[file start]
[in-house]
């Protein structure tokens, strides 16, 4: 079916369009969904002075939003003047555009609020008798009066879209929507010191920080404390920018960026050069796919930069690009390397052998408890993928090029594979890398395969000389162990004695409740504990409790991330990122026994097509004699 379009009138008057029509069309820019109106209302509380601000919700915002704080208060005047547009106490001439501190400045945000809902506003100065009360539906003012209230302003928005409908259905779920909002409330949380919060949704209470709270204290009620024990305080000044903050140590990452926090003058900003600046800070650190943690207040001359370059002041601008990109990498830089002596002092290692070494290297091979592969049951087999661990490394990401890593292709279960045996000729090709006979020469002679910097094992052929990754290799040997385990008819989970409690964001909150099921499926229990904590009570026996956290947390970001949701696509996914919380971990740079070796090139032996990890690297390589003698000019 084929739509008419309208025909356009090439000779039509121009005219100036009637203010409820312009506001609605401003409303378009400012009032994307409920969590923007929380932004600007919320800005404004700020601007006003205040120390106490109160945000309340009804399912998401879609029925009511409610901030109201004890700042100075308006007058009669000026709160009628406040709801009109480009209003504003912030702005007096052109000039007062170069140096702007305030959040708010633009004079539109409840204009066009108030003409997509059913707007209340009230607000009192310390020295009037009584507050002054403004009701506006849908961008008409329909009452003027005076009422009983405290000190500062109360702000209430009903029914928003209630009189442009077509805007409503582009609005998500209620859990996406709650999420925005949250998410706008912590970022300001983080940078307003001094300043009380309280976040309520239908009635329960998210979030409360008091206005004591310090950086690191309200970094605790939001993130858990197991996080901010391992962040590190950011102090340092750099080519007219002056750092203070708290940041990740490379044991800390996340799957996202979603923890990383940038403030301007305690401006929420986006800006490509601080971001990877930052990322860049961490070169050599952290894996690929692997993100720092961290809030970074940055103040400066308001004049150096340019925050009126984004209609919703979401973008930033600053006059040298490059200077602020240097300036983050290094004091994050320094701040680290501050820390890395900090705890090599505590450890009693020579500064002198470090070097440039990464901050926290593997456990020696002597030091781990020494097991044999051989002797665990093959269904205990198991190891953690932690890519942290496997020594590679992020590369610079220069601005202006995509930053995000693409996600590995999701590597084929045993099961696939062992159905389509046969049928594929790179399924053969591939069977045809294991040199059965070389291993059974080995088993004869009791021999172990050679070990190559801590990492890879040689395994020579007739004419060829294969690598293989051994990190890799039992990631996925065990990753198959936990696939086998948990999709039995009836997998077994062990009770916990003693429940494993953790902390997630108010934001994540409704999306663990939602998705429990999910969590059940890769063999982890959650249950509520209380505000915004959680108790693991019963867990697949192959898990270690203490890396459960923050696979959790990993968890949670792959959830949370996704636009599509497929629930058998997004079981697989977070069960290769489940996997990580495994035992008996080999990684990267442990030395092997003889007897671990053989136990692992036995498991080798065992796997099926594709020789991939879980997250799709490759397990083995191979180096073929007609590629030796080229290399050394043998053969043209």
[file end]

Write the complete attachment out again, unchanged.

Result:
[in-house]
């Protein structure tokens, strides 16, 4: 079916369009969904002075939003003047555009609020008798009066879209929507010191920080404390920018960026050069796919930069690009390397052998408890993928090029594979890398395969000389162990004695409740504990409790991330990122026994097509004699 379009009138008057029509069309820019109106209302509380601000919700915002704080208060005047547009106490001439501190400045945000809902506003100065009360539906003012209230302003928005409908259905779920909002409330949380919060949704209470709270204290009620024990305080000044903050140590990452926090003058900003600046800070650190943690207040001359370059002041601008990109990498830089002596002092290692070494290297091979592969049951087999661990490394990401890593292709279960045996000729090709006979020469002679910097094992052929990754290799040997385990008819989970409690964001909150099921499926229990904590009570026996956290947390970001949701696509996914919380971990740079070796090139032996990890690297390589003698000019 084929739509008419309208025909356009090439000779039509121009005219100036009637203010409820312009506001609605401003409303378009400012009032994307409920969590923007929380932004600007919320800005404004700020601007006003205040120390106490109160945000309340009804399912998401879609029925009511409610901030109201004890700042100075308006007058009669000026709160009628406040709801009109480009209003504003912030702005007096052109000039007062170069140096702007305030959040708010633009004079539109409840204009066009108030003409997509059913707007209340009230607000009192310390020295009037009584507050002054403004009701506006849908961008008409329909009452003027005076009422009983405290000190500062109360702000209430009903029914928003209630009189442009077509805007409503582009609005998500209620859990996406709650999420925005949250998410706008912590970022300001983080940078307003001094300043009380309280976040309520239908009635329960998210979030409360008091206005004591310090950086690191309200970094605790939001993130858990197991996080901010391992962040590190950011102090340092750099080519007219002056750092203070708290940041990740490379044991800390996340799957996202979603923890990383940038403030301007305690401006929420986006800006490509601080971001990877930052990322860049961490070169050599952290894996690929692997993100720092961290809030970074940055103040400066308001004049150096340019925050009126984004209609919703979401973008930033600053006059040298490059200077602020240097300036983050290094004091994050320094701040680290501050820390890395900090705890090599505590450890009693020579500064002198470090070097440039990464901050926290593997456990020696002597030091781990020494097991044999051989002797665990093959269904205990198991190891953690932690890519942290496997020594590679992020590369610079220069601005202006995509930053995000693409996600590995999701590597084929045993099961696939062992159905389509046969049928594929790179399924053969591939069977045809294991040199059965070389291993059974080995088993004869009791021999172990050679070990190559801590990492890879040689395994020579007739004419060829294969690598293989051994990190890799039992990631996925065990990753198959936990696939086998948990999709039995009836997998077994062990009770916990003693429940494993953790902390997630108010934001994540409704999306663990939602998705429990999910969590059940890769063999982890959650249950509520209380505000915004959680108790693991019963867990697949192959898990270690203490890396459960923050696979959790990993968890949670792959959830949370996704636009599509497929629930058998997004079981697989977070069960290769489940996997990580495994035992008996080999990684990267442990030395092997003889007897671990053989136990692992036995498991080798065992796997099926594709020789991939879980997250799709490759397990083995191979180096073929007609590629030796080229290399050394043998053969043209």